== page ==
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  1. Introduction.
  2. Historical significance of Article 9.
    1. The Japanese Constitution as an international legal interest.
    2. The post-World War II Constitution.
    3. The rising threat of communism in the Far East during the Cold War.
    4. Other lesser treaties developed later.
  3. Current military status.
  4. Military case study: Japanese forces in Iraq.
    1. Japan's decision to support the US-Iraqi war.
    2. The translation of Article 9 - cause for internal polemics within Japan.
    3. The DJP (Democratic Party of Japan).
  5. Political observation.
  6. Japanese defense.
  7. Public opinion.
  8. Conclusion.

The Japanese Self-Defense Force (SDF) was developed as a provisionary force during the Cold War and is restricted under Article 9 of the Japanese Constitution. The SDF has been under much scrutiny over the most recent decade. Debates regarding the amendment or abolition of Article 9 itself, are a source of contention in Japanese and global foreign policy. Due to the rise in global involvement in war, the Japanese government is considering changes to its national security strategy with the expansion of military force. Japanese participation in US military endeavors, such as occupation of troops in Iraq, is in particular, highly contested in the international arena. Not only is the US the central authority and developer of the Japanese Constitution, but US use of Japanese force stretches and even violates the implementation of the established statute. There is clearly a double standard present.

[...] There appears to be a generational conflict with regard to recent dealings with the Japanese Constitution. One report by BBC interviewed several individuals regarding their positions. It was found that those of the pre- WWII generation, who experienced the horror of defeat, were against changes to the Constitution, including Article 9.[45] They did not want their children to experience war.[46] Those of the post-WWII generation did not want to be hindered from addressing current international issues and support the amendment or abolition of the Constitution with regards to Article 9 and war policy.[47] Any such amendments would need to be passed by both houses of the Diet, which consequently requires the consensus of representatives and most importantly, the people. [...]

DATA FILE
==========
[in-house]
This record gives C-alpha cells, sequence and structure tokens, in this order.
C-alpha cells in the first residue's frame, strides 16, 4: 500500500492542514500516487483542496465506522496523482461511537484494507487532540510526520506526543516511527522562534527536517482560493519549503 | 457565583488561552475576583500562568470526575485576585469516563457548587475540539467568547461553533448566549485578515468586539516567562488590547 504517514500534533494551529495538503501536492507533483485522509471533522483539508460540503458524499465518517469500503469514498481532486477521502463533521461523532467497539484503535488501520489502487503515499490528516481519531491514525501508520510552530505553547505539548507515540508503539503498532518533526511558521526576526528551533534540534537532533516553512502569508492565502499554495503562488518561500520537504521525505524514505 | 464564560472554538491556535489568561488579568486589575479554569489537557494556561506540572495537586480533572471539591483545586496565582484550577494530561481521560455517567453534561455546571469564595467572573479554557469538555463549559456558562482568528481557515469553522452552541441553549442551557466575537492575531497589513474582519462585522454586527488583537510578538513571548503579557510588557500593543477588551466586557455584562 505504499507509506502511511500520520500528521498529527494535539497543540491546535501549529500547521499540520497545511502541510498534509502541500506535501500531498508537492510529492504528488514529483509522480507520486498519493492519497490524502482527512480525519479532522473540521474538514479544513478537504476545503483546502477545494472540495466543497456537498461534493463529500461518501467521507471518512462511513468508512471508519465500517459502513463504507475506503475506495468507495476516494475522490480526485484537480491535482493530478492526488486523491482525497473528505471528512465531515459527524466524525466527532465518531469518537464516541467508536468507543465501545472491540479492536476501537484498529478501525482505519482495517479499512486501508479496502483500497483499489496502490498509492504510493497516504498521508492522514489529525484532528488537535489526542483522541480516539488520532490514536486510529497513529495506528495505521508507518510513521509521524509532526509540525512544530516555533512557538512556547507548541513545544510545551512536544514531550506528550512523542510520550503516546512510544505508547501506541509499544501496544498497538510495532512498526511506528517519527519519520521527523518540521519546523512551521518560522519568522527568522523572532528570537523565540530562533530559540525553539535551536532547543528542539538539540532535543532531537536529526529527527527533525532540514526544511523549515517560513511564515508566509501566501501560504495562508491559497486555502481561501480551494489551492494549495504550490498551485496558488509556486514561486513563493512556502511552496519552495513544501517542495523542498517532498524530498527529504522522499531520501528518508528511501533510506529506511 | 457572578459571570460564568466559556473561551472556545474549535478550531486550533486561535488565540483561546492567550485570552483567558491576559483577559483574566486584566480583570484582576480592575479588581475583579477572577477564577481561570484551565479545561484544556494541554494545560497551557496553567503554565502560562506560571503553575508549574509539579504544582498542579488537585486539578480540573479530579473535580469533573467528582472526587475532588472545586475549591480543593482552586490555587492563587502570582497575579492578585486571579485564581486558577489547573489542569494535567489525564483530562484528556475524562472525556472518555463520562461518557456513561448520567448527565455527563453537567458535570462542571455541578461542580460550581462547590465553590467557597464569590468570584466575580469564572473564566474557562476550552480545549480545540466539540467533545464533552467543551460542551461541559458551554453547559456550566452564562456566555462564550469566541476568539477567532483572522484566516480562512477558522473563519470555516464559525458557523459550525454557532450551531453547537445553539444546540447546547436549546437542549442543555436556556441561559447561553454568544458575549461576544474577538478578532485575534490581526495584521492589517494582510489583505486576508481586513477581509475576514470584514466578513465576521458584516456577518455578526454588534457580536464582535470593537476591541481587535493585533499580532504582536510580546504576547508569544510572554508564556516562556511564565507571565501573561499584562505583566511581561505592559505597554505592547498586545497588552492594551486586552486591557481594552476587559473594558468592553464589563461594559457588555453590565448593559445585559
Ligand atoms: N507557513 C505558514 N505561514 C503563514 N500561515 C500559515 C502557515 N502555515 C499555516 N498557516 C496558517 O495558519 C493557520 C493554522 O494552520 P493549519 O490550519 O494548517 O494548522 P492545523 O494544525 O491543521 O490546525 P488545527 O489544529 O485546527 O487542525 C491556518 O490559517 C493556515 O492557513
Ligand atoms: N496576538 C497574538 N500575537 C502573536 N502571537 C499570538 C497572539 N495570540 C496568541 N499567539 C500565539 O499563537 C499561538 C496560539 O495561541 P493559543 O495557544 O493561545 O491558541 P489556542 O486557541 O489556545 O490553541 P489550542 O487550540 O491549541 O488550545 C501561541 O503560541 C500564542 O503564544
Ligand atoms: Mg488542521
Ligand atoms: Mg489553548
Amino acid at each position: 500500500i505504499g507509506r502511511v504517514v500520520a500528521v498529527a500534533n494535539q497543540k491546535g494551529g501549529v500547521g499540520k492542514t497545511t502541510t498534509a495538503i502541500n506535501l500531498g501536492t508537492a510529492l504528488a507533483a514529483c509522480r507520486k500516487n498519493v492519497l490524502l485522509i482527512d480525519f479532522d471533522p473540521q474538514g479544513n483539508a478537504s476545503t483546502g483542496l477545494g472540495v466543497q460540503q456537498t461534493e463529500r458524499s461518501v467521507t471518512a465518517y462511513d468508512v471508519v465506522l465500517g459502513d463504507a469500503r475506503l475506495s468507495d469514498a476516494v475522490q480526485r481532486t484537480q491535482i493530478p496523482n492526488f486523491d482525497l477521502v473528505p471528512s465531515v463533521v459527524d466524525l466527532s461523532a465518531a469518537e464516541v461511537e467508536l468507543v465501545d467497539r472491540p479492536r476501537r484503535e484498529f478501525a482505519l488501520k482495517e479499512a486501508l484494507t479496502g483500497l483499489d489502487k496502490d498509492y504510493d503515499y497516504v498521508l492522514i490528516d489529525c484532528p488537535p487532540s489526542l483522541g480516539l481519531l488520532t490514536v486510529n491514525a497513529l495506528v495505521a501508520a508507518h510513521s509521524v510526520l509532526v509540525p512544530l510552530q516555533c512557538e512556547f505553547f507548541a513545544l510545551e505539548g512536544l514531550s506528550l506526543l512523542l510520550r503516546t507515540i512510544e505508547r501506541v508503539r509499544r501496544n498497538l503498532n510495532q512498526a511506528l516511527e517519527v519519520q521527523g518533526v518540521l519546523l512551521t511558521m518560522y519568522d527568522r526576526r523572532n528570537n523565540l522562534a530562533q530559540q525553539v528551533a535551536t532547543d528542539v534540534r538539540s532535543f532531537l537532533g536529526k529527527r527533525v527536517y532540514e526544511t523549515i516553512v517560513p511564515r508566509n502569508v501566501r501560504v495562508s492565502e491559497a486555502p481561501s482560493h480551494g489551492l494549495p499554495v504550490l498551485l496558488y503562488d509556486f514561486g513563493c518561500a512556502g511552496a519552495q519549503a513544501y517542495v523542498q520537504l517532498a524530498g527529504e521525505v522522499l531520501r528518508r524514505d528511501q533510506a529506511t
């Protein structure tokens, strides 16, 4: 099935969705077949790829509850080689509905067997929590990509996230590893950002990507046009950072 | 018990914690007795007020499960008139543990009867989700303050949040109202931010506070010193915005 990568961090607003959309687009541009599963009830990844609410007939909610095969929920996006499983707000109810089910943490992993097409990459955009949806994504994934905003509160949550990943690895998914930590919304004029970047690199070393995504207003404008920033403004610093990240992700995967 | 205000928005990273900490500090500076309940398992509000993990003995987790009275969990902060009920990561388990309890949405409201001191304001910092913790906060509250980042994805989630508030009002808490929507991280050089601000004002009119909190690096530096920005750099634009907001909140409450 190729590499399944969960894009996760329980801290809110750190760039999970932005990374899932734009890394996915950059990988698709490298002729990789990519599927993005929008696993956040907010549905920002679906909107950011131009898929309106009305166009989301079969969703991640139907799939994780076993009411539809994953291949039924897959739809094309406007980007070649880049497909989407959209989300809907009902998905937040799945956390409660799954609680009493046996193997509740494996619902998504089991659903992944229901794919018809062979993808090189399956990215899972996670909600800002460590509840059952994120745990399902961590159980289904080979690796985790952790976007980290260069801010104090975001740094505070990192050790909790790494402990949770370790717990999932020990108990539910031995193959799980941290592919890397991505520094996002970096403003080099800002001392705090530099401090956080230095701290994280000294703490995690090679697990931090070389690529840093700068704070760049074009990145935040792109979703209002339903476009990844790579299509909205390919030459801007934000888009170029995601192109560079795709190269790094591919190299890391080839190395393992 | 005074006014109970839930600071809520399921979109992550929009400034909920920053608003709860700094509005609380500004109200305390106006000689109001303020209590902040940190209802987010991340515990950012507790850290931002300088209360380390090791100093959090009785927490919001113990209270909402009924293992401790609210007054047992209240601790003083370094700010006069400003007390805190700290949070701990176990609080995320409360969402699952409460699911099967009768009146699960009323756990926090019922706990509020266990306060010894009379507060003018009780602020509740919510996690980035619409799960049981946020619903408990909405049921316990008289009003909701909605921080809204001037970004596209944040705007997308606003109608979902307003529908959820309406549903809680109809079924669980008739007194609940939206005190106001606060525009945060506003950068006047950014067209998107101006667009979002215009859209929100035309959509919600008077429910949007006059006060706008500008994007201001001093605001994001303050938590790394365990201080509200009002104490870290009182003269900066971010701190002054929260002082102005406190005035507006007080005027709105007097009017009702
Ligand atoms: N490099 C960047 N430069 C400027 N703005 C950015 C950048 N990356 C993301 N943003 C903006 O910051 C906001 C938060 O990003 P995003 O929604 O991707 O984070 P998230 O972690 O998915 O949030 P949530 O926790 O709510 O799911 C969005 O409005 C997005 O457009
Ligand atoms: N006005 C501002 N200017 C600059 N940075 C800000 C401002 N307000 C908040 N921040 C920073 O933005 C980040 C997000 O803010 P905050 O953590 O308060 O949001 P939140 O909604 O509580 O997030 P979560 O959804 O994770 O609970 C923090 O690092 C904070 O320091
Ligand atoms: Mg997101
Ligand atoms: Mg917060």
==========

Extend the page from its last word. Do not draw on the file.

[...] As a result, the US insisted that Japan rearm; Japan refused.[12] Further efforts of the US to negotiate Japanese defense included US-Japan Security Treaty?. This allowed the US to intervene in Japan's defense as well as utilize facilities and bases in Japan. The Japanese populace was split on this decision, but the majority supported this action.[13] With this agreement, it is implied that the US would be Japan's main defense and military supplier. However, there was an expiration date on this treaty. [...]

[...] Japanese defense policy relies on its own forces to defend against smaller disputes while the US defends against larger quarrels.[17] The significance of Article 9 lies solely on the Japanese persistence in the support of peace under this statute rather than obtaining a majority to push for its abolition.[18] This also draws particular attention because, despite foreign pressure to develop a military by the US, the internal consensus within Japan seems to be unmoved. Current Military Status While the ?belligerency of the state? is not recognized, the right of the people to develop a form of protection is accounted for in the Constitution. [...]

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